Optician, 64, thought customer doing yoga moves was inviting him to have sex

An optician has been suspended for six months after claiming he mistook a female customer practicing some yoga moves for flirting.

While trying on a pair of glasses, the woman tilted her head down and bent forward to make sure they would stay on.

But John Snelgrove, 64, thought she was simulating a move called the ‘dirty dog’ and wiggling her bottom in a ‘provocative’ way to get his attention.

He even got the impression she was practicing ‘oral sex’ as she bent over with her mouth open, and that her skirt rode up leaving ‘little to the imagination’.

That evening, Snelgrove, based in St Albans, Hertfordshire, texted her asking if she was ‘interested in taking it further’.

His text read: ‘Forgive me for asking, I don’t want to embarrass me or you at our next meeting when you collect your specs.

‘If your interested I am also would you like to take this further. Regards John Snelgrove.’ (sic)

The shocked woman replied ‘no thank you’, to which Snelgrove said: ‘Ok thanks… I hope you don’t mind me asking.’

Two days later the woman, named only as Patient A, had to return to his shop, Enhanced Optical Services, to collect her glasses.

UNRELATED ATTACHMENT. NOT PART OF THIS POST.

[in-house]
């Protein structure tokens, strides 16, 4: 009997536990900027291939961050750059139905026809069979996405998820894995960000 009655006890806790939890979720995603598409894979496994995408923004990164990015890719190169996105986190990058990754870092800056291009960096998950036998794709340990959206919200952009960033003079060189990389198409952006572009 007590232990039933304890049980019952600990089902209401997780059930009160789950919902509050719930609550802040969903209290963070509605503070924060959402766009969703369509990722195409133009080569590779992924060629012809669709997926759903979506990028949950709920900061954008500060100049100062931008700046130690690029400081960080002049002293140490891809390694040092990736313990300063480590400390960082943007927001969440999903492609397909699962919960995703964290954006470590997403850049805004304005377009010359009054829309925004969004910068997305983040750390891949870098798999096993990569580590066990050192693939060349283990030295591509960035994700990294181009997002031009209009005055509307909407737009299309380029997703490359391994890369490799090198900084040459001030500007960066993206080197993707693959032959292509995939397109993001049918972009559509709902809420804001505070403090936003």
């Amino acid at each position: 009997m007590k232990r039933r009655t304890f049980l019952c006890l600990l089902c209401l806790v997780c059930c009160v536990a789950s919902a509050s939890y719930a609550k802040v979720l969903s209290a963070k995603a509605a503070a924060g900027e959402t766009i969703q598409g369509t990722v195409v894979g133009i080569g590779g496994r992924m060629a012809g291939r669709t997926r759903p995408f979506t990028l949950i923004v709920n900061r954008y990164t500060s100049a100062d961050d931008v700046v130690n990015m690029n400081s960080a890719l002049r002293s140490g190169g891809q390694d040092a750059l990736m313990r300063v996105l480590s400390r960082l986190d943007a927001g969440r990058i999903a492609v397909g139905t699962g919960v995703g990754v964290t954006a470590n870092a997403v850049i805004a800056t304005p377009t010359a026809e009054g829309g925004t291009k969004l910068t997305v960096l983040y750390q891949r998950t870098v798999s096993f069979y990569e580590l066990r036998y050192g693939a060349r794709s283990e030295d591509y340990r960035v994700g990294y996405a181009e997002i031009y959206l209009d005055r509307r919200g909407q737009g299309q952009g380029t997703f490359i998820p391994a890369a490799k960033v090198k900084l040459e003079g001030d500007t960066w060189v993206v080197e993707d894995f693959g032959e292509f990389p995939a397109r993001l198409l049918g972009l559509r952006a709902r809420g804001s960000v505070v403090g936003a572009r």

She complained but Snelgrove did not apologise, later saying he ‘realised that he had mistakenly taken Patient A’s behaviour as an invitation for him to approach her’.

A tribunal heard she was ‘quite shocked by what had happened and uncomfortable that her personal data had been used for non-business purposes’.

At the follow-up appointment, she said ‘I tried not to make eye contact or have any further discussion on this topic’.

Snelgrove, who called the woman’s behaviour ‘totally outrageous’, and something he had never seen ‘in all his years’, said he took a course to learn about professional boundaries.

He said it made him ‘more aware of the potential to overstep the mark in this day and age’.

However, the tribunal ruled his thinking remained ‘distorted’ as he still believes her behaviour ‘contributed to what happened’.

Tribunal chair Sara Fenoughty said: ‘He was an experienced professional and should have been well aware that what he was doing was an unacceptable breach of professional boundaries.

‘He continued to hold Patient A in some way responsible for his own misconduct.

‘He failed to show any meaningful understanding of how distressing and unnerving his actions would have been for Patient A.’

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